Perhaps then, it should not be surprising that the long leftward trajectory of U.S. institutions of higher learning seems to have culminated with conservative faculty, students and perspectives almost completely absent from many fields, while dissent from progressive ideology is met with increasing sanctions and scandal—from which even historical figures are not immune.
However one may feel about these developments from a moral or political point of view, they are harmful for the practice and profession of science–especially for the social and behavioral sciences.
A Threat to Research Integrity
One of the primary reasons universities seek to recruit faculty and students from gender, sexual, racial, ethnic, economic and other minority groups is to enhance viewpoint diversity; the idea is that integrating the unique life experiences, influences and perspectives of under-represented populations can enrich learning for all students, strengthen research, and spur innovation.
In other words, it is cognitive and ideological variation which gives substance to other forms of diversity on campus. The work of trying to understand, accommodate, contest or reconcile across different languages, cultures, disciplines, perceived interests and priorities, while often frustrating and exhausting, is precisely how the benefits of diversity are realized. Substantive diversity will generate contradictions and conflicts, it will challenge people and make them uncomfortable—both those from majority and minority groups—but it will ultimately produce stronger research and better scholars.
On the other hand, too much cognitive and ideological homogeneity in a field creates a host of epistemological problems: methodological weaknesses, gaps in research, errors and problematic assumptions can be overlooked because the results of a study comport with what reviewers want to believe or already believe (contributing to the reproducibility crisis which is especially pronounced in the social and behavioral sciences). Important lines of study are never even undertaken because antecedent commitments blind researchers to their value. Research which seems to threaten or undermine the prevailing consensus is often subject to unfair scrutiny in the peer-review process, making it difficult to publish and disseminate the findings.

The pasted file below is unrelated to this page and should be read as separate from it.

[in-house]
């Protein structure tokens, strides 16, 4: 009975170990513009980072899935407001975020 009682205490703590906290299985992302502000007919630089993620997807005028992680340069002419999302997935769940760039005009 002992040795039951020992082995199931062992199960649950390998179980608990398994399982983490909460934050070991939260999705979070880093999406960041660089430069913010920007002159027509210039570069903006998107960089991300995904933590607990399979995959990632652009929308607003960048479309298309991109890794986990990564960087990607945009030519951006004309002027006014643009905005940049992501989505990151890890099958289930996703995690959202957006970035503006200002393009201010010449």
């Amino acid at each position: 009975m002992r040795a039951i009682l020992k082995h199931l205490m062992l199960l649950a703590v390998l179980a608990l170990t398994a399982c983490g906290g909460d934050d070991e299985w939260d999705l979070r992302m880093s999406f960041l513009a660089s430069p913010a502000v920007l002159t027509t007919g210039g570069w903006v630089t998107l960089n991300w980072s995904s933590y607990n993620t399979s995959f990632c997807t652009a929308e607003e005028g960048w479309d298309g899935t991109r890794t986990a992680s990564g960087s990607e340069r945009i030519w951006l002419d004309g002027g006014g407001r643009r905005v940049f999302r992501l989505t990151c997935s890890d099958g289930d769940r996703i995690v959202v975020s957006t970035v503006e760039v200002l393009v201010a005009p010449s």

Institutionalized bias adversely and unjustly affects careers as well: when students perceive ideological differences between themselves and their professors, they tend to provide lower ratings in course evaluations. These evaluations have come to matter a great deal for the employment and advancement prospects of junior and adjunct faculty. Defying a department’s prevailing ideological consensus can also harm scholars with regards to committee deliberations on hiring and promotion. As a result, conservatives often feel compelled to conceal their political leanings and limit their exploration of controversial topics unless and until they receive tenure. This wait often proves indefinite: overall less than a third of America’s college and university faculty are tenured. For aspiring social researchers who actively avoid the most pressing issues of the day, the rate is likely much lower.